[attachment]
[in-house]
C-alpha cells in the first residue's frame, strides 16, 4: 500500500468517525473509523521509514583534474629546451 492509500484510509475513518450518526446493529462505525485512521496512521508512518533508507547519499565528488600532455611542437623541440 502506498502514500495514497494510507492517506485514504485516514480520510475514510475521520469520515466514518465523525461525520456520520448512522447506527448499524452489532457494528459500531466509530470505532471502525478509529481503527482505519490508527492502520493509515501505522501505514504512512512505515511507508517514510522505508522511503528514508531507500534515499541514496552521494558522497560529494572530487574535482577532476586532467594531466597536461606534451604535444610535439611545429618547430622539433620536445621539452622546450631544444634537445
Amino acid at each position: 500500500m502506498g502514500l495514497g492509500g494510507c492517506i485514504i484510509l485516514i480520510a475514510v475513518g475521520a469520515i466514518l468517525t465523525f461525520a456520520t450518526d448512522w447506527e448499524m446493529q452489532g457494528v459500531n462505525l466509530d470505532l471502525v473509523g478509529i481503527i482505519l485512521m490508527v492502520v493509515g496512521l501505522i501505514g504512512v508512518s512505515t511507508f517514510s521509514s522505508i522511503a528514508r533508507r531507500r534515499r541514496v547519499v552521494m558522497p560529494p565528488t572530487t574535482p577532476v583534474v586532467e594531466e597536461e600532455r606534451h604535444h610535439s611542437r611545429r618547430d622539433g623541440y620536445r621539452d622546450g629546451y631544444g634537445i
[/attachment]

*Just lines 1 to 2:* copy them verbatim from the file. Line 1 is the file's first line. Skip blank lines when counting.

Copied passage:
[in-house]
C-alpha cells in the first residue's frame, strides 16, 4: 500500500468517525473509523521509514583534474629546451 492509500484510509475513518450518526446493529462505525485512521496512521508512518533508507547519499565528488600532455611542437623541440 502506498502514500495514497494510507492517506485514504485516514480520510475514510475521520469520515466514518465523525461525520456520520448512522447506527448499524452489532457494528459500531466509530470505532471502525478509529481503527482505519490508527492502520493509515501505522501505514504512512512505515511507508517514510522505508522511503528514508531507500534515499541514496552521494558522497560529494572530487574535482577532476586532467594531466597536461606534451604535444610535439611545429618547430622539433620536445621539452622546450631544444634537445